Facebook is paying over $50 million to publishers and celebrities who produce live video content, according to “a document” reviewed by the Wall Street Journal.
Facebook has contracts with almost 140 publishers and celebrities, the report said. They also made deals with several media partners following the launch of its live streaming platform last summer, but the value of these deals was previously unknown. The terms of each “varies wildly,” according to the Wall Street Journal, but BuzzFeed’s deal is the most valuable at $3.05 million. In total, at least 17 are worth more than $1 million, including deals with the New York Times and CNN, cha-ching!#Facebook invests heavily in celebrity #livevideo content. Click To Tweet
Facebook is also paying a handful of celebrities to live stream, including Seattle Seahawks quarterback Russell Wilson, actor Kevin Hart and celebrity chef Gordon Ramsay, along with YouTube stars and institutions like the American Museum of Natural History in New York.
The arrangements are a way to encourage publishers to produce a steady stream of high-quality videos until Facebook figures out a more concrete plan to compensate creators, such as through sharing of ad revenue.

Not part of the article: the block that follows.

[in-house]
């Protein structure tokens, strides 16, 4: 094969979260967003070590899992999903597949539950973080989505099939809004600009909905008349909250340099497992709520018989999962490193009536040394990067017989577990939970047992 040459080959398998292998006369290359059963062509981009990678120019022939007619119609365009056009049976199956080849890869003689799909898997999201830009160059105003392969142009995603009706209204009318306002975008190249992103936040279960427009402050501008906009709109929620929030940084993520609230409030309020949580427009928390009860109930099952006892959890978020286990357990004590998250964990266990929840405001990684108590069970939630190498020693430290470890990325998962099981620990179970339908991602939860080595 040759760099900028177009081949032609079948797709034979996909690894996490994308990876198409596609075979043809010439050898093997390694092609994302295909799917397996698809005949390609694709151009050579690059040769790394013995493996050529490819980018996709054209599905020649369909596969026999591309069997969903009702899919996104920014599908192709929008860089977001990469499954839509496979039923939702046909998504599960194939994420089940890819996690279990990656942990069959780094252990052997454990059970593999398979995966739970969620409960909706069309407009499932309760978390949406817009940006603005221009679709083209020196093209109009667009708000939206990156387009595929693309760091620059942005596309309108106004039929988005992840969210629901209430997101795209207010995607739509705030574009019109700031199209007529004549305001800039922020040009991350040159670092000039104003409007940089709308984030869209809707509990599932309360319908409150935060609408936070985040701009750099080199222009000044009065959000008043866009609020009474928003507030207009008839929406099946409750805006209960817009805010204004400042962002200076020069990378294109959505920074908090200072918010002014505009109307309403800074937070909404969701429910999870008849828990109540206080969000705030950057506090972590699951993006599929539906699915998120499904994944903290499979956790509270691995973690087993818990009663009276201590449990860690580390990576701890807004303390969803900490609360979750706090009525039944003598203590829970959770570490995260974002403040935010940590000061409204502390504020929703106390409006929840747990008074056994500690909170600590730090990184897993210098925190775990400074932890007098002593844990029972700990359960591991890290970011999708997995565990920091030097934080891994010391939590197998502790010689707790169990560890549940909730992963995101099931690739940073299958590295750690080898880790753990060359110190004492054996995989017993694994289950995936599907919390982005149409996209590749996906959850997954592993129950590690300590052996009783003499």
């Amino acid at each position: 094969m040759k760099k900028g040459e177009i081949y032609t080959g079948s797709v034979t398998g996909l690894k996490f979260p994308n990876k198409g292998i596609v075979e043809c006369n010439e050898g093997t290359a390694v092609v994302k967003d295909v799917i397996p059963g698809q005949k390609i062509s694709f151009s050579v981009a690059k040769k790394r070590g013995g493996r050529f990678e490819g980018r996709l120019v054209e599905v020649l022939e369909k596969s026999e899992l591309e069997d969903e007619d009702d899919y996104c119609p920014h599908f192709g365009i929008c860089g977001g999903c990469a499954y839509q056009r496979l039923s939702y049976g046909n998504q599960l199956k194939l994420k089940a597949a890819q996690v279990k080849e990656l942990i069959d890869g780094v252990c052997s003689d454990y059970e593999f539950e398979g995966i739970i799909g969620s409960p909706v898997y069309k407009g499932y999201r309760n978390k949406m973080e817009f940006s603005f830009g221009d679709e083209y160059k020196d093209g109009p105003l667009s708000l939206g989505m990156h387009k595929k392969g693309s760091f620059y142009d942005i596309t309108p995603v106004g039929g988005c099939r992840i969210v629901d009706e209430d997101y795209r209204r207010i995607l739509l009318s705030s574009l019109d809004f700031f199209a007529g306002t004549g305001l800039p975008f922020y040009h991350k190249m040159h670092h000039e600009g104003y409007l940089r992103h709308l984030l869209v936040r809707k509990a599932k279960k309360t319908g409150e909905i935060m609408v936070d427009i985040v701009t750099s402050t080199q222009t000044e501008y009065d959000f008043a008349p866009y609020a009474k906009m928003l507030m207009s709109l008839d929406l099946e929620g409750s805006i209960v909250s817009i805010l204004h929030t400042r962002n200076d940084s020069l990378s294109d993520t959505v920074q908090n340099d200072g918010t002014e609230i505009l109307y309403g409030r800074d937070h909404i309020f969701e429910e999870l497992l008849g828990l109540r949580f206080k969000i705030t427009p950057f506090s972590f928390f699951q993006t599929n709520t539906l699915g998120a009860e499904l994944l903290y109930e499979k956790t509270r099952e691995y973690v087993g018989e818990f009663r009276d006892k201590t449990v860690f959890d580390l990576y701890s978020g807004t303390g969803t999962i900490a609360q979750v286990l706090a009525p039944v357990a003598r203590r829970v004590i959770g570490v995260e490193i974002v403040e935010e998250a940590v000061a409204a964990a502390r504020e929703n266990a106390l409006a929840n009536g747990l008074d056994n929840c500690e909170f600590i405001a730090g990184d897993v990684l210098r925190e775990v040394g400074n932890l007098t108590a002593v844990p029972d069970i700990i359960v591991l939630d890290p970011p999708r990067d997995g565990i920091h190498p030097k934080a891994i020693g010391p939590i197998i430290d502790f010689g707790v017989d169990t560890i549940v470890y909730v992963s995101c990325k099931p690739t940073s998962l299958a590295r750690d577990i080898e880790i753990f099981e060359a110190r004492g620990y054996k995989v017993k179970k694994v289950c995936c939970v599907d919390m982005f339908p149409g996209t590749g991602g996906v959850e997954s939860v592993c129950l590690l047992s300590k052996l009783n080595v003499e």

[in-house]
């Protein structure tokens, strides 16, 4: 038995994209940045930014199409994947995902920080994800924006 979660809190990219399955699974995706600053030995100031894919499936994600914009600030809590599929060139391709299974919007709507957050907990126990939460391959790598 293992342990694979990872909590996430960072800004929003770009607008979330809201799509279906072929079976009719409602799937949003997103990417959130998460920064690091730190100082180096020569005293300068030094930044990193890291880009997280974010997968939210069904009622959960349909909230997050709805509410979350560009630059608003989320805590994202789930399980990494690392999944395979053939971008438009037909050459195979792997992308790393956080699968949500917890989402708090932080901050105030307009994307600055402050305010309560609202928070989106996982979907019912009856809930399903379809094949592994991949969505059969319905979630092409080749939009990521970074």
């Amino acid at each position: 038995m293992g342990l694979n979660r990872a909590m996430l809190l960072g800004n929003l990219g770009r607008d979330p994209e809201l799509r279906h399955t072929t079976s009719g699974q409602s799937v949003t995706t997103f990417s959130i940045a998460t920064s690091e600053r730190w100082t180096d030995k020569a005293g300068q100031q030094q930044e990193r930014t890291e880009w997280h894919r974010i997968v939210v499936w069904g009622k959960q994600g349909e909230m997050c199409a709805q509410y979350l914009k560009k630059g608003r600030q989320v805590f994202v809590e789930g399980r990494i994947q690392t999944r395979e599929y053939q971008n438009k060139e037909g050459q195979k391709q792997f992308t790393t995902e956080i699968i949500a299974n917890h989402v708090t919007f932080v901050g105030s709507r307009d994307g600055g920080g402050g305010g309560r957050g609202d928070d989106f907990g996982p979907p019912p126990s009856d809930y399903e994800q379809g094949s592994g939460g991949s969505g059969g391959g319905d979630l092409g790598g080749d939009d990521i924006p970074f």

“Content is king and Facebook is looking to continue to establish its platform as the premiere live video network over Periscope. The celebrities they are going after have strong followings and there is a growing interest from fans to watch celebrities in their normal everyday life. Its the new form of reality TV. Its instant, real and uncensored. No filming equipment needed, just a cell phone and you’re now instantly talking with all your fans. If Facebook can lock down celebrities and show them the value of utilizing this platform, it will only be a matter of time before others follow along.”– Brian Meert, Advertisement
Facebook is already a major video hub. Users watch 100 million hours of video daily in their news feeds. Its not surprising that Chief Executive Mark Zuckerberg is betting that live videos will provide a further lift in user engagement, getting people to come to the service more often and stay longer.
One indication of the importance of live video: when publishers stream something live, Facebook automatically sends a notification to their Facebook fans.
Even though Facebook is an advertising powerhouse (it accounts for nearly 20% of U.S. mobile ad revenues, according to eMarketer), it has yet to tap into digital video as a major revenue source, unlike Alphabet Inc.’s YouTube. That market, which is worth $9.8 billion in the U.S. alone, represents a big opportunity. Maybe this will be the big break?